The Organization of Arab Petroleum Exporting Countries (OAPEC) has shed light on the concerning pace of hydrogen exportation and the formidable challenges it faces. A recent study exclusively disclosed by the Energy Platform unveils that despite the multitude of projects announced for hydrogen export, the vast majority are still in the early developmental stages and are far from making the critical final investment decisions required to propel them into implementation.
OAPEC’s expert in gas and hydrogen industries, Engineer Wael Hamid Abdel Moati, has raised a cautionary flag, pointing out that the investment plans for hydrogen exportation are not progressing as expected. Despite the promise of numerous projects, the critical final investment decisions have only been made for a tiny fraction, amounting to 0.3 million tons per year of hydrogen equivalent. This meager progress threatens to impede the development of an international hydrogen market.
Many Arab nations have expressed a strong interest in significant commercial projects aimed at exporting hydrogen and its carrier materials, including ammonia and methylcyclohexane, to potential markets in Asia and Europe. In a study titled “Hydrogen Transport and Export…Options and Challenges,” exclusively published by the Energy Platform, it is revealed that by the end of September 2023, there were around 47 announced projects in Arab countries dedicated to hydrogen production, export, and applications. Notably, ammonia projects take the lead in this endeavor.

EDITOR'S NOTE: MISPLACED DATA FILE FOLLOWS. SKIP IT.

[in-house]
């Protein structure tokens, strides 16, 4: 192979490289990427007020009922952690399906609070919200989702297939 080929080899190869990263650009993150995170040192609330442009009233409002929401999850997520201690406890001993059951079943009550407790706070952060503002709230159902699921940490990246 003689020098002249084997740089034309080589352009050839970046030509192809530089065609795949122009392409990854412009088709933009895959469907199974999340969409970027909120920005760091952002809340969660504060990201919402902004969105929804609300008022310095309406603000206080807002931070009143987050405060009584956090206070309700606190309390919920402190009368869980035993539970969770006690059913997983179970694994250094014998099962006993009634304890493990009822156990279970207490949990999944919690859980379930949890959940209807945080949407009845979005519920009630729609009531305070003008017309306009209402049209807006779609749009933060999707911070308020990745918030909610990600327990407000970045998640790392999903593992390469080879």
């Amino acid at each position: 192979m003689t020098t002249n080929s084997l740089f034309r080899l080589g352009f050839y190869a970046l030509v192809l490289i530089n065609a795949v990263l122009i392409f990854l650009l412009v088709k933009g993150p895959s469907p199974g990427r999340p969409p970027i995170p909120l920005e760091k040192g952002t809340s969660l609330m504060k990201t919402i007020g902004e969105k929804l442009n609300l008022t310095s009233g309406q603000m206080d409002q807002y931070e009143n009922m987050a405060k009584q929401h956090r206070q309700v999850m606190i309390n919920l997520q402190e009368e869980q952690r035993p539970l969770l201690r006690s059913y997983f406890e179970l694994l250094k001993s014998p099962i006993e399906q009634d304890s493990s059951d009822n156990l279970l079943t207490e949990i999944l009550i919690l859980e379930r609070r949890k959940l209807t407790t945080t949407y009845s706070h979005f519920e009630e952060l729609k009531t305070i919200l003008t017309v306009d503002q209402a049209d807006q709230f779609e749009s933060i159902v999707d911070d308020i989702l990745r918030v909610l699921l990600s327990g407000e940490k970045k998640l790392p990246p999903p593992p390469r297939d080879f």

One of the critical challenges that the hydrogen exportation faces is the high cost associated with its transportation. According to the study, current costs are substantial, influencing the broader adoption of hydrogen as a future energy source. To mitigate these costs and elevate hydrogen’s role in the future, the study recommends revisiting and leveraging existing oil and gas pipelines for hydrogen transportation.
Wael Abdel Moati proposes building complete model units in manufacturing workshops and unified standard specifications for various components in the hydrogen production process. He also emphasizes investing in large production projects and long supply chains to promote the manufacturing of larger components. The study underlines the significance of continuous research and development to enhance conversion and reconversion processes and ultimately reduce hydrogen transport costs.
The study divides hydrogen transport and export into four distinct paths: transporting compressed hydrogen through pipelines, liquefying hydrogen and transporting it in carriers, converting hydrogen into ammonia and transporting it by tanker, and transforming hydrogen into liquid organic compounds such as methylcyclohexane. These methods have varying implications, including volumetric storage density, energy consumption during conversion, and reconversion processes.
Presently, the cost of transporting hydrogen and its carrier materials varies significantly. For instance, pipeline transportation is among the more economical options, potentially costing around $2 per kilogram of hydrogen equivalent by 2030. Conversely, liquefied hydrogen transport remains the most expensive, exceeding $7.5 per kilogram of hydrogen equivalent. The study concludes that transportation costs are a significant factor affecting the adoption of hydrogen as an energy source. However, it holds out hope for a decline in these costs as economies of scale improve and technologies evolve.
OAPEC’s findings underscore the complexity of hydrogen exportation and emphasize the importance of addressing the challenges it faces. As the world navigates towards a greener energy future, the lessons from this study are invaluable for governments, industries, and researchers seeking to unlock the potential of hydrogen as a clean and sustainable energy source.